Indonesian President Habibie defends civilian militia |
January 5, 1998
JAKARTA, Jan 5 (AFP) - Indonesian President B.J. Habibie Tuesday defended a much-criticized government plan to raise a 40,000-strong civilian militia saying it was urgently needed to uphold law and security.
He also said the 40,000 fell far short of what the country really needed.
"Considering the urgency of the need to uphold the law and create a feeling of security in the society, there is a need to involve the concrete participation of the people ... in efforts to defend the nation," Habibie said.
In a wide-ranging draft budget speech, Habibie told parliament the militia, known as the People's Security (Kamra), would bolster the over-stretched police force.
"The setting up of the Kamra, using a strict selection criteria, will also provide temporary employment for job-seekers whose numbers have been on the rise because of layoffs," Habibie said.
"There is a (growing) tendency for the weakening of the respect of legal principles and an increase in violations of the law by people, especially as a result of the economic crisis," Habibie said.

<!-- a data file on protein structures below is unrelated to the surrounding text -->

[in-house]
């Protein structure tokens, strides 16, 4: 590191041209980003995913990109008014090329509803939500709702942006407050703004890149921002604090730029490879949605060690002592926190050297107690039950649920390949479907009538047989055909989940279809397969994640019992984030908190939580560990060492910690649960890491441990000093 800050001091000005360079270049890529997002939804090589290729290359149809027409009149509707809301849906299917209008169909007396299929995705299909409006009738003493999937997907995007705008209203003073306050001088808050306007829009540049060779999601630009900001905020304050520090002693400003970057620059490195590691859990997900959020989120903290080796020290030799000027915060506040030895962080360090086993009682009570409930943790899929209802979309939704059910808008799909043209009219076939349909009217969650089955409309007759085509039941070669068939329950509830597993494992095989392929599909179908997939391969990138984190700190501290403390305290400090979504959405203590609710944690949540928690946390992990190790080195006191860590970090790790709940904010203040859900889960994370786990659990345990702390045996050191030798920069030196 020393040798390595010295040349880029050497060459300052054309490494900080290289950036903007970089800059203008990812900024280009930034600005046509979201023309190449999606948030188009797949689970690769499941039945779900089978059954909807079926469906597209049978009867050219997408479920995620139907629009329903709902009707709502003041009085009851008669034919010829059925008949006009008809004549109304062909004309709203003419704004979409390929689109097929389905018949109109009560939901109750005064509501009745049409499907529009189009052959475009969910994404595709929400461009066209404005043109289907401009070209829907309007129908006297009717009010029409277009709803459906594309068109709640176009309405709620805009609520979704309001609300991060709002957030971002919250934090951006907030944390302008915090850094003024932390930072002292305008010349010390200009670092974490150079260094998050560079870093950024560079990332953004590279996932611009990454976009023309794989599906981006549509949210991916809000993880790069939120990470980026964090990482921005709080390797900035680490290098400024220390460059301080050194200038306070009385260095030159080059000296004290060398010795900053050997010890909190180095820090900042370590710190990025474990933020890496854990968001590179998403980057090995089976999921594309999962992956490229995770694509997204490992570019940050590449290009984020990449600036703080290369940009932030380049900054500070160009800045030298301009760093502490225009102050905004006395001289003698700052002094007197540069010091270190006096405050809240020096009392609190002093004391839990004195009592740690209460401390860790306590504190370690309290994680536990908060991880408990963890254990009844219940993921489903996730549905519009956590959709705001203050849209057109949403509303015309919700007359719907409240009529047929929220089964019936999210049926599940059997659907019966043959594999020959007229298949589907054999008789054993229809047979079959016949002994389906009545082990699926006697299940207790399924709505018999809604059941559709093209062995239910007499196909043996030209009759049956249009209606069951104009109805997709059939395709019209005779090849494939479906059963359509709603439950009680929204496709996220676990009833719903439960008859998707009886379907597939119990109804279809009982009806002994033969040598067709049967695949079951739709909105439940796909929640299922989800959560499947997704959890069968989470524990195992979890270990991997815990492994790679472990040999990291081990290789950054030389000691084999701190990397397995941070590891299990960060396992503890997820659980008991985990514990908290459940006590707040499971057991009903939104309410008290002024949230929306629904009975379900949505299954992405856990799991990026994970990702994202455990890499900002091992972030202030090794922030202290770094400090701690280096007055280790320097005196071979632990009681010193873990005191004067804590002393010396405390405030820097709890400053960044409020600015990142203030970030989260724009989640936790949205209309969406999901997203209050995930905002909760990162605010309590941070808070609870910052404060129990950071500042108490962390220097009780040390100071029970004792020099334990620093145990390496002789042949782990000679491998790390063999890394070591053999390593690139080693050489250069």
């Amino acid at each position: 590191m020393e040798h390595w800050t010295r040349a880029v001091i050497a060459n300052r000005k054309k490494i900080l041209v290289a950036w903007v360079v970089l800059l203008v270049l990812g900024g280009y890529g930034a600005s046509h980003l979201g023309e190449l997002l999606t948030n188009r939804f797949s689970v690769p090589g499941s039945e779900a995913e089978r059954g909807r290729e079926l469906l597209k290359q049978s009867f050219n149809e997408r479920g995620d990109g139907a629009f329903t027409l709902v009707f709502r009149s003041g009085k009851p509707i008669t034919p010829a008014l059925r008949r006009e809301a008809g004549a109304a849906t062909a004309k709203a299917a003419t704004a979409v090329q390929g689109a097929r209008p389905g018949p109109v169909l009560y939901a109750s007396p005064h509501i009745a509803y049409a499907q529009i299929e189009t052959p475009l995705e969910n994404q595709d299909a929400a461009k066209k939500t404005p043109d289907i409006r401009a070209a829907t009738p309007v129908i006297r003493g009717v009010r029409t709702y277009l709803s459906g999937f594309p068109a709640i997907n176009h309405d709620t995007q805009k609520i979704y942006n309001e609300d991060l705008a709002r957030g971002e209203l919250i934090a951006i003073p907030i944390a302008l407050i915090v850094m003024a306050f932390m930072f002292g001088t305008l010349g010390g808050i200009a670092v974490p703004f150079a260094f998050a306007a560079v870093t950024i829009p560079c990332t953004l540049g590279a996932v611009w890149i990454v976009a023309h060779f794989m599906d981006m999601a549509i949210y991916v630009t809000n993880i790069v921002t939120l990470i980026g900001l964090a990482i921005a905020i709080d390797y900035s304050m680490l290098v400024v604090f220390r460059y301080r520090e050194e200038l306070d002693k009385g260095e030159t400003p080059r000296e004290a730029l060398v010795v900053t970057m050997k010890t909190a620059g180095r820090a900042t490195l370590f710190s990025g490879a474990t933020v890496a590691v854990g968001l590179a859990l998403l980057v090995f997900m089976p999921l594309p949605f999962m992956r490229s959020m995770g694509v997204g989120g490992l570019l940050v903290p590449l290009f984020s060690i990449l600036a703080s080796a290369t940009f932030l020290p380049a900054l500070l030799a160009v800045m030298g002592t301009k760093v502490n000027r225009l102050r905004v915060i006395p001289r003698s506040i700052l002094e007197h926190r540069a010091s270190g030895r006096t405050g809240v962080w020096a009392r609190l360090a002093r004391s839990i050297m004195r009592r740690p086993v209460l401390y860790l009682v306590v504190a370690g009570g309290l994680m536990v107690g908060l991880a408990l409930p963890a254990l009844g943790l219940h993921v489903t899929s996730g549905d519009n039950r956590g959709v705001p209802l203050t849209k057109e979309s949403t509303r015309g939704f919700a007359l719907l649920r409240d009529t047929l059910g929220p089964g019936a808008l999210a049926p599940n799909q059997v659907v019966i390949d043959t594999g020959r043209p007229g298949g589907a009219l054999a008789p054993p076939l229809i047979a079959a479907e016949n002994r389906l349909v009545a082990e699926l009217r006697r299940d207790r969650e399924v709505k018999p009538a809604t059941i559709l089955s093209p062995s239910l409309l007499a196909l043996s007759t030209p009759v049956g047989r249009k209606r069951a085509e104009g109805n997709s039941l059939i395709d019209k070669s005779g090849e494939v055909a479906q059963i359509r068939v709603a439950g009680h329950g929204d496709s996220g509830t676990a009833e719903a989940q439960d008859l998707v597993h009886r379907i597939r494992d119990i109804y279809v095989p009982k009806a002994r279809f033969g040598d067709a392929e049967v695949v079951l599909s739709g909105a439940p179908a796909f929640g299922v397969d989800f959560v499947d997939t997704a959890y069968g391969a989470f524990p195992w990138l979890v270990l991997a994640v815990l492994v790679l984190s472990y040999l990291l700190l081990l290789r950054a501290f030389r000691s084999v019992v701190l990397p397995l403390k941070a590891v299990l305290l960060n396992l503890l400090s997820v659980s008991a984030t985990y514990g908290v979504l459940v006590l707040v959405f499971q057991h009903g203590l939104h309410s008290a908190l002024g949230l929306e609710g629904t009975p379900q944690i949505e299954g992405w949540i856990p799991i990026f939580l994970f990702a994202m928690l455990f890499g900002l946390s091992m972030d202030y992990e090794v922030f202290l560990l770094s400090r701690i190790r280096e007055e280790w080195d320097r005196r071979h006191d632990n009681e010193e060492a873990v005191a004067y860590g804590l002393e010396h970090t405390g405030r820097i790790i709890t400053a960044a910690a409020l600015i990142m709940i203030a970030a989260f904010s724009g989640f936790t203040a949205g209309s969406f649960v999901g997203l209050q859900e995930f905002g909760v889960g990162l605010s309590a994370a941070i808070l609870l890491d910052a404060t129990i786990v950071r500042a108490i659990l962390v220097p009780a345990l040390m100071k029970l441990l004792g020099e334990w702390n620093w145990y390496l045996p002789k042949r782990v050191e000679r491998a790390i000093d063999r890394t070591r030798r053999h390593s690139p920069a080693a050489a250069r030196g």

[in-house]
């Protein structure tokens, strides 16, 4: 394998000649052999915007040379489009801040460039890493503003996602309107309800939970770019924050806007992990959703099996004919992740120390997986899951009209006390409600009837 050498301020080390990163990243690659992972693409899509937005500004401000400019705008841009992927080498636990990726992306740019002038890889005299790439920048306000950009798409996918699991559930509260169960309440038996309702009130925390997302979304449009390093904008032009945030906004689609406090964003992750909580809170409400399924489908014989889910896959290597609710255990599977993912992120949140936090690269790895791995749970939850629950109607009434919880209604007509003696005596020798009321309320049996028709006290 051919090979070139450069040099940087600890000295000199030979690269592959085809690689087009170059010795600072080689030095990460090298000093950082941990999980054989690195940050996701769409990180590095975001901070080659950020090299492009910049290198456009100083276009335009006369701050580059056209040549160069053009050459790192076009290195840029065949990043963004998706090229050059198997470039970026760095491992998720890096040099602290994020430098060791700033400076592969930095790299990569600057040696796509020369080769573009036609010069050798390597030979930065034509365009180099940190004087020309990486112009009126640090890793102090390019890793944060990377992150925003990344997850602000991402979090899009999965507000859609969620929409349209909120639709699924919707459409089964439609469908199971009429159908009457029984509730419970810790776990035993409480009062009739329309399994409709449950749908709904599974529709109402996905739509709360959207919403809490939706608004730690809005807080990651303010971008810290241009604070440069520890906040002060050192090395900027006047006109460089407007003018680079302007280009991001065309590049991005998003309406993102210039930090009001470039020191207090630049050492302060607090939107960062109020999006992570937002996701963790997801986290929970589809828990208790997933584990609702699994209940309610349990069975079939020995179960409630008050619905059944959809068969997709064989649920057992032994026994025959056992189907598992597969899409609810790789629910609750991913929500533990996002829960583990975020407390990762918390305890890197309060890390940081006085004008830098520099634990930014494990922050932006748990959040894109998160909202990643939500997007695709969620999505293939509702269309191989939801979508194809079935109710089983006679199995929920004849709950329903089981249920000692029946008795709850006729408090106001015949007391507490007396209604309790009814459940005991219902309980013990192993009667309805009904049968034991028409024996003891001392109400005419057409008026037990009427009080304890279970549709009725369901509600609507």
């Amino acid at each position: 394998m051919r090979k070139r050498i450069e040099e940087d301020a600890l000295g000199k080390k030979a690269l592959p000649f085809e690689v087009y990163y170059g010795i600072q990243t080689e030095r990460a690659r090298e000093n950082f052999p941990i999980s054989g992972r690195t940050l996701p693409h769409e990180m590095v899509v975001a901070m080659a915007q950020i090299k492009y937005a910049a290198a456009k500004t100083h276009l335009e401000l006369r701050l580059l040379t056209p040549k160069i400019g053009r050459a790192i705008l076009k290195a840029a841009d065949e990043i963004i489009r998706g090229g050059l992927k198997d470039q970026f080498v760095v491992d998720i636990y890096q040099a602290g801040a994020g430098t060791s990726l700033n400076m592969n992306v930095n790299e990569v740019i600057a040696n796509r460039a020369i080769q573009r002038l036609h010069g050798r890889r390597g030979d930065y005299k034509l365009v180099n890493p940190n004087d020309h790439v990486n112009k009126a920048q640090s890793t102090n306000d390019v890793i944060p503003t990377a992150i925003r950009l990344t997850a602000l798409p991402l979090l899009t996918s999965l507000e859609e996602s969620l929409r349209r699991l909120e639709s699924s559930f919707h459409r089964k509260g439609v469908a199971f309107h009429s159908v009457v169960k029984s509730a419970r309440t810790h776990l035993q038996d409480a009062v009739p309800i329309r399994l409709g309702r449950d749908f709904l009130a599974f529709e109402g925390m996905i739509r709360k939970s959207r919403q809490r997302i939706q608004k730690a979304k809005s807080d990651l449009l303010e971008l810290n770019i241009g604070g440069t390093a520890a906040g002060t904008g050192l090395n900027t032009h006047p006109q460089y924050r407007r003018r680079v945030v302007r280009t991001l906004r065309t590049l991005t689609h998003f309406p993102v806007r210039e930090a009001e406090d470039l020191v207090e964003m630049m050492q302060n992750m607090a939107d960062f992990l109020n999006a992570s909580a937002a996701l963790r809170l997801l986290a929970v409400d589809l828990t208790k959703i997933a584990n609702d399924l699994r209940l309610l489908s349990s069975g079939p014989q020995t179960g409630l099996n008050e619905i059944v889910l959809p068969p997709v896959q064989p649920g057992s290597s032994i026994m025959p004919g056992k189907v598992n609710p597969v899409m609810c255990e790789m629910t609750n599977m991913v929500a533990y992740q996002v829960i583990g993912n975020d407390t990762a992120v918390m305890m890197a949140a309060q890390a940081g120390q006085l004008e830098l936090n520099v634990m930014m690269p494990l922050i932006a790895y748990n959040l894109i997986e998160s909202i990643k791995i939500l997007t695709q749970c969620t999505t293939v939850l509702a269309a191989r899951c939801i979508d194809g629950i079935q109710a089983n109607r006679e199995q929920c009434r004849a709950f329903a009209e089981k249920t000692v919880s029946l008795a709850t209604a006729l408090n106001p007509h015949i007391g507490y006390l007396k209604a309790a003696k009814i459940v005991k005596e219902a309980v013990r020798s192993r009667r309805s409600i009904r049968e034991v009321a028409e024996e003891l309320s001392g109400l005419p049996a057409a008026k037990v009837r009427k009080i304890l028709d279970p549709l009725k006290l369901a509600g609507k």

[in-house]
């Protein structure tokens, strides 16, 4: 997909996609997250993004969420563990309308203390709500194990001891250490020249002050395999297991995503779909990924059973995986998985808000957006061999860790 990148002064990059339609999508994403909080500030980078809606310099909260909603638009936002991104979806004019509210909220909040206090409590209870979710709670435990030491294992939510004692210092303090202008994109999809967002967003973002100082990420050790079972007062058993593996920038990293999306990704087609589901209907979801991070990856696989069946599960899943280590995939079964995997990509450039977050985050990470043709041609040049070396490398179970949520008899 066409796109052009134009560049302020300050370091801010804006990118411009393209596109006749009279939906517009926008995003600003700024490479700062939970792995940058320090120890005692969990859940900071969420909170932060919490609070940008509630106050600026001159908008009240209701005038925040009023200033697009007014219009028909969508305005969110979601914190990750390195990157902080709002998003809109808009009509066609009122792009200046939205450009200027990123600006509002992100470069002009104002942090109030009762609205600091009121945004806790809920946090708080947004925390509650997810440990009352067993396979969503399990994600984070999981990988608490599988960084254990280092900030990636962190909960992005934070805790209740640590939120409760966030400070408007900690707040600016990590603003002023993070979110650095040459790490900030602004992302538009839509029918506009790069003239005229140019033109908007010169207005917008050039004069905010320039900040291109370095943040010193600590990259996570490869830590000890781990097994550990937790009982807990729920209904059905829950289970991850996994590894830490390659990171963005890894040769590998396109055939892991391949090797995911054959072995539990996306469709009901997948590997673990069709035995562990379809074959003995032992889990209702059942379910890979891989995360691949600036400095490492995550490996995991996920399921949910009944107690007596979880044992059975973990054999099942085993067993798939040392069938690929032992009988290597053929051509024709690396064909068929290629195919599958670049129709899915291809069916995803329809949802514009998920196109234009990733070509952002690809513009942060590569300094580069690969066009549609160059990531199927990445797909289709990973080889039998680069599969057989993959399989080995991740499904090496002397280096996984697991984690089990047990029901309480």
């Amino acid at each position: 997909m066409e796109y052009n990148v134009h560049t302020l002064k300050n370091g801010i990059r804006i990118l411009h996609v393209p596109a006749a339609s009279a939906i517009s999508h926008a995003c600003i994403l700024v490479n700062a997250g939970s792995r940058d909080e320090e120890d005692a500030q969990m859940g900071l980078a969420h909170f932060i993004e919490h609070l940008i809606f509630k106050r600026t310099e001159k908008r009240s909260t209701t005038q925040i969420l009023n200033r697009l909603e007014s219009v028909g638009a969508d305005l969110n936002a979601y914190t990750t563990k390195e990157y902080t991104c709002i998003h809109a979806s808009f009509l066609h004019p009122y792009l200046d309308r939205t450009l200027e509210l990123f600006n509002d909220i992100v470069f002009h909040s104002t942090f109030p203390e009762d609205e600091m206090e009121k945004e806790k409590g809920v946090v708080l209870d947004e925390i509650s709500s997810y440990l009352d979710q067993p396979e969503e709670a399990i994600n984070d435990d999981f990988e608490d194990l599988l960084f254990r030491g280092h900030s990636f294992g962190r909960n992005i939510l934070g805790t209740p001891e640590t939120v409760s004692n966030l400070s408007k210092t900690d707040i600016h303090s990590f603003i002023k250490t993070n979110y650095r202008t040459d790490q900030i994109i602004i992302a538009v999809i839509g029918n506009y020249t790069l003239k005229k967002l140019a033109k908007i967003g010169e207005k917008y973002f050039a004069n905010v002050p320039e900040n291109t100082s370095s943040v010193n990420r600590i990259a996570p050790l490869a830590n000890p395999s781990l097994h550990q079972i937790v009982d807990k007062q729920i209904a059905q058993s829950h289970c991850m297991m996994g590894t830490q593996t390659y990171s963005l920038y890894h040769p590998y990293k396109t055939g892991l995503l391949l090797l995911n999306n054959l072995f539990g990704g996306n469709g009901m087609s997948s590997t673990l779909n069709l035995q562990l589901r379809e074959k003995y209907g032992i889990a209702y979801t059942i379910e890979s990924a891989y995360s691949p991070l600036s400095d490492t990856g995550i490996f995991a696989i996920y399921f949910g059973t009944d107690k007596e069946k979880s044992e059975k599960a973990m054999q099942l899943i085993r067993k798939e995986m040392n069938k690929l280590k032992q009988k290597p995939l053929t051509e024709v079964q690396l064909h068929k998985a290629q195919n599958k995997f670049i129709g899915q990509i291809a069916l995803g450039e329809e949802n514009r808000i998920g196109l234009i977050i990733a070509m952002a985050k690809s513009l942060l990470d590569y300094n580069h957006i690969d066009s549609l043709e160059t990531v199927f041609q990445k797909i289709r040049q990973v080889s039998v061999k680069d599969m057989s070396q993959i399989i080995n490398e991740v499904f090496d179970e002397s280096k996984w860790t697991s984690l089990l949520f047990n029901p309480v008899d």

"Law enforcement officials should take a clear and firm stand ... and the people should also step up awareness of their rights and responsibilities in upholding the law."
Habibie said a 40,000 militia was urgently needed, but a 70,000-strong militia within two years would be better, bringing the ratio of police to the population from 1:1,100 to 1:750.
The ideal ratio, if compared to developed countries, was around 1:300, he added.
Finance Minister Bambang Subianto, in a budget briefing Monday, said the government was setting aside 300 billion rupiah (40 million dollars) to train the civilian militia but gave no further details.
The militia scheme was first aired by military chief General Wiranto in December but received stiff opposition with critics who said that far from relieving social tensions it would worsen them.
A draft bill allowing the army to form the military will be submitted to parliament this month, Justice Minister Muladi (Eds: one name) has said.
The army came under strong criticism from human rights groups here and abroad last month when it used 125,000 civilians, many of them from groups with reputations for violence and thuggery, to boost security at a legislative assembly session in Jakarta.
Many of the volunteers cruised the city in convoys of buses, threatening civilians with sharpened bamboo stakes and knives, sparking clashes with students and civilians during which at least four of the militiamen were killed.